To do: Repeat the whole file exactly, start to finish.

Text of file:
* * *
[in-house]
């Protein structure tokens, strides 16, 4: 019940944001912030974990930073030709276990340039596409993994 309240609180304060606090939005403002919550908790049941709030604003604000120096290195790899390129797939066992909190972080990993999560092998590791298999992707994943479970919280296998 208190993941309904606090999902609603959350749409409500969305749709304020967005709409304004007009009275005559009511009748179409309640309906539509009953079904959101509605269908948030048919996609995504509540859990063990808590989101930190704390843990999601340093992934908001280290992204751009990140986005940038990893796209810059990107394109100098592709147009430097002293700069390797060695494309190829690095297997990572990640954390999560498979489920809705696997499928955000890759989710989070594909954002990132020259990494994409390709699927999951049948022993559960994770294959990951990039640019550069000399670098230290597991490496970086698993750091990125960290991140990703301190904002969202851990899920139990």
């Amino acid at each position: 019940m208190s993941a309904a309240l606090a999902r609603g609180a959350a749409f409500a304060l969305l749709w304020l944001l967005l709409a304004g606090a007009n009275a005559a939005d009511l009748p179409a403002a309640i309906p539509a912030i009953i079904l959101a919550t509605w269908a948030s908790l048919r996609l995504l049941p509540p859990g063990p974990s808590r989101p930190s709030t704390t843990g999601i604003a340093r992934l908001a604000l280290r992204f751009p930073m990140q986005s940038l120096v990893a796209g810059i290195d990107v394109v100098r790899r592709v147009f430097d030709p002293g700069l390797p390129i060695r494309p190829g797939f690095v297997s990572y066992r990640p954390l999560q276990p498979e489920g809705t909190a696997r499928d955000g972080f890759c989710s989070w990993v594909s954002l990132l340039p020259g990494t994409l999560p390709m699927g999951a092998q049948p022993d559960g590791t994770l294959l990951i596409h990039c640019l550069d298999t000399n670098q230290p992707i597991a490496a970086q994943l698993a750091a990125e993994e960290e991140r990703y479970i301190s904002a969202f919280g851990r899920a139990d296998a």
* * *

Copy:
[in-house]
């Protein structure tokens, strides 16, 4: 019940944001912030974990930073030709276990340039596409993994 309240609180304060606090939005403002919550908790049941709030604003604000120096290195790899390129797939066992909190972080990993999560092998590791298999992707994943479970919280296998 208190993941309904606090999902609603959350749409409500969305749709304020967005709409304004007009009275005559009511009748179409309640309906539509009953079904959101509605269908948030048919996609995504509540859990063990808590989101930190704390843990999601340093992934908001280290992204751009990140986005940038990893796209810059990107394109100098592709147009430097002293700069390797060695494309190829690095297997990572990640954390999560498979489920809705696997499928955000890759989710989070594909954002990132020259990494994409390709699927999951049948022993559960994770294959990951990039640019550069000399670098230290597991490496970086698993750091990125960290991140990703301190904002969202851990899920139990």
């Amino acid at each position: 019940m208190s993941a309904a309240l606090a999902r609603g609180a959350a749409f409500a304060l969305l749709w304020l944001l967005l709409a304004g606090a007009n009275a005559a939005d009511l009748p179409a403002a309640i309906p539509a912030i009953i079904l959101a919550t509605w269908a948030s908790l048919r996609l995504l049941p509540p859990g063990p974990s808590r989101p930190s709030t704390t843990g999601i604003a340093r992934l908001a604000l280290r992204f751009p930073m990140q986005s940038l120096v990893a796209g810059i290195d990107v394109v100098r790899r592709v147009f430097d030709p002293g700069l390797p390129i060695r494309p190829g797939f690095v297997s990572y066992r990640p954390l999560q276990p498979e489920g809705t909190a696997r499928d955000g972080f890759c989710s989070w990993v594909s954002l990132l340039p020259g990494t994409l999560p390709m699927g999951a092998q049948p022993d559960g590791t994770l294959l990951i596409h990039c640019l550069d298999t000399n670098q230290p992707i597991a490496a970086q994943l698993a750091a990125e993994e960290e991140r990703y479970i301190s904002a969202f919280g851990r899920a139990d296998a």